Another employee was paid 50 hours for a pay period when the timesheet documented the person only worked 22 hours in that time.

THE FIRST TIMEKyler said the recent auditor’s comments was the first time the county has received any comments about payroll disbursement, and she noted in regard to a comment on the public justice center corporation fund that what she had been doing for the county’s private auditor had been sufficient.

“The auditor we had before felt like it was sufficient,” Kyler said of comments that the court maintained ledgers related to the justice center fund but did not prepare an annual financial statement.

“The county treasurer was not aware that an official financial statement was required to be prepared on the justice center fund,” auditors noted in their comments about the court.

Kyler pointed to comments about an adequate segregation of duties for receipts and financial reporting and noted that it is difficult to have everything segregated in a smaller office.

Of the PADD loan, the treasurer said Trigg County has the best bonding capacity in the Pennyrile region and was asked to help with the building project.

“They needed to borrow our bonding capacity because the PADD office is not able to do it on their own,” she said, adding that PADD gets the financial statements and makes payments on the loan on a regular basis.

Alexander also clarified in a fiscal court meeting on Monday that the court has no control over $6 million of that $7 million that is related to the justice center bonds, and he said it had never been commented on by auditors in the past.

“It’s not anything missing. It’s not anything that’s not reported there in the debt part of that,” he told the fiscal court maagistrates of the $7 million.

Kyler said the comments in the audit report essentially mean the county should do those things in a better way, and she said officials will do what they can to address some items.

Some things, like having adequate controls over the health reimbursement account program, would be difficult, she said.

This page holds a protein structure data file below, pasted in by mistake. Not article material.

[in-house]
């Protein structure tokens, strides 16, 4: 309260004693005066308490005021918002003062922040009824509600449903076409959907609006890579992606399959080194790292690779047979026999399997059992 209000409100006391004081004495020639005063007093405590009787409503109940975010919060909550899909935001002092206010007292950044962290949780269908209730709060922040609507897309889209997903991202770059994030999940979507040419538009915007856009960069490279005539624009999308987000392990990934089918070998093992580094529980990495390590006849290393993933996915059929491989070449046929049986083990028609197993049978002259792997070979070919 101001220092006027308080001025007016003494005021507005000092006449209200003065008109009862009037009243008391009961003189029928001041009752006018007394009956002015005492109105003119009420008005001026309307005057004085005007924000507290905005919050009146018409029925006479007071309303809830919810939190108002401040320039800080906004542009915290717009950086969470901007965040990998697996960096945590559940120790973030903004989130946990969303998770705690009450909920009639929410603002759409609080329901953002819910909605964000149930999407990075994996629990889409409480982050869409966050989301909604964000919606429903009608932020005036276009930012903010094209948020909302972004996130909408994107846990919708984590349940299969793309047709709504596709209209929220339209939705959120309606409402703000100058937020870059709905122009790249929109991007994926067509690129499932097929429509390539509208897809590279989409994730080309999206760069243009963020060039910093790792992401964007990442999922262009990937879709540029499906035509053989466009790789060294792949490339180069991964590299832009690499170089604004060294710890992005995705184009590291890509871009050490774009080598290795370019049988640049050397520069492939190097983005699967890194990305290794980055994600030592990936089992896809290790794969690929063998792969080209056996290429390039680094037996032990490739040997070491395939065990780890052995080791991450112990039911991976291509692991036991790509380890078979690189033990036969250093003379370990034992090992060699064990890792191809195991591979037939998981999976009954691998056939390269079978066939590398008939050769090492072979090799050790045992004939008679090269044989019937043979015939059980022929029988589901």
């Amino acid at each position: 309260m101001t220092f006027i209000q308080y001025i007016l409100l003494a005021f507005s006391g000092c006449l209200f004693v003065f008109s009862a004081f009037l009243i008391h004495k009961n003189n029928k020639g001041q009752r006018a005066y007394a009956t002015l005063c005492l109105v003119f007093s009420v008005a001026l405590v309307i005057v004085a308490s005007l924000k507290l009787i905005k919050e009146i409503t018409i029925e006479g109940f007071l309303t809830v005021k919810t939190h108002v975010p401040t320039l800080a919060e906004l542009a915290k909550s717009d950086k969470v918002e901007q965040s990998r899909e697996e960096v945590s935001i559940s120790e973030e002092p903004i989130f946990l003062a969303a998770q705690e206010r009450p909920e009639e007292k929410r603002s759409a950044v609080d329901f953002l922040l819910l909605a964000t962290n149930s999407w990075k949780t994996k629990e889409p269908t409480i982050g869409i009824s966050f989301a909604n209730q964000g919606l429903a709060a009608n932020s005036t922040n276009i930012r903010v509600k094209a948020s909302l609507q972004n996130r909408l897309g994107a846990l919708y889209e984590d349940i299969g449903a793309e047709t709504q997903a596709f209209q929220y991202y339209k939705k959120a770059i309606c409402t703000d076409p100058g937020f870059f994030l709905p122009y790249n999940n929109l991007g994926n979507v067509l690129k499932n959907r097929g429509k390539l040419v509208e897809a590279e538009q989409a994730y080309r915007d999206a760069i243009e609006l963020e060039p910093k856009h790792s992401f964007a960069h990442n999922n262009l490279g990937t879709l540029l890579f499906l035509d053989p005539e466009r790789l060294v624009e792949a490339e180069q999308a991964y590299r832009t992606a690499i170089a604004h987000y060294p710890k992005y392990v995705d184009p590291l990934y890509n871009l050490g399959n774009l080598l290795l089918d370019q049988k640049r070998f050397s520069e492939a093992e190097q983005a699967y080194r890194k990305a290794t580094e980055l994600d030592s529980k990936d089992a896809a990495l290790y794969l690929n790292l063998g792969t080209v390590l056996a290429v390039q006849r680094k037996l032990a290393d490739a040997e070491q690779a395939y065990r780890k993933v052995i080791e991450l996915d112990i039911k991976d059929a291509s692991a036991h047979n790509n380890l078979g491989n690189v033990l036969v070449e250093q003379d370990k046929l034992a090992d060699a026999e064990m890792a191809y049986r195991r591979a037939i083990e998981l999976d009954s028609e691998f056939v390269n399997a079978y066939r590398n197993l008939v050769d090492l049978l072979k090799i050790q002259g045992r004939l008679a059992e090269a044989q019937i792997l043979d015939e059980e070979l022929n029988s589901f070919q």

“How do you know they’re spending that amount at a doctor or pharmacy?” Kyler asked, noting that she gets information on the final balances left in those accounts.

The treasurer said the state audits are beneficial for the county and residents as well, helping county officials stay on top of what they do and ensuring the public that what the office says it’s doing is what is being done.

“We want everybody to have that security that the money that’s going through that office is being taken care of,” the treasurer said.

Reach Tonya S. Grace at 270-887-3240 or tgrace@kentuckynewera.com.

Perry retires after 46 years as court employee
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Pam Perry recalls sitting and playing cards and talking with the older men, residents of the local community, on the benches out front.

There were trees there, and when the old courthouse was torn down, it was bittersweet for Perry, who’s been an employee of the Trigg County Circuit Court for more than 46 years.

On July 30 Perry, who’s spent the last 19 or so years as circuit court clerk, will cease managing court records and will issue her last driver’s license and ID cards for the county.

She is retiring at the end of the month.

“It’s only been this year whenever I decided ‘You know, I’m going to retire,’ ” mused Perry, a Rockcastle Road resident, of her plans to spend more time with her grandson and see family and friends, some of them folks that Perry says she hasn’t seen in a long time.

At a reception on July 12 at the Cadiz Renaissance Center, Circuit Judge C.A. Woodall presented Perry with an award recognizing her more than 46 years of service in county government.

Perry thanked well-wishers for their support.

“I just appreciate everyone of y’all,” the outgoing clerk noted during the reception. “It’s been a long, long journey, and I appreciate everything y’all have always done for me.”

A crowd of supporters including current and former judges, co-workers, friends and family attended the event, which encouraged lots of conversation with Perry, offered up punch and cake and invited people to share their congratulations and personal comments on notecards provided for the occasion.

Chief Deputy Clerk Dana Cross noted that Perry is well-liked and well-respected in the community, a good person who loves people and enjoys waiting on the members of the public who frequent the circuit clerk’s office.

“She likes to greet people when they come in the office,” observed Cross, adding that Perry gets telephone calls in the morning, at noon and nighttime and will answer them all.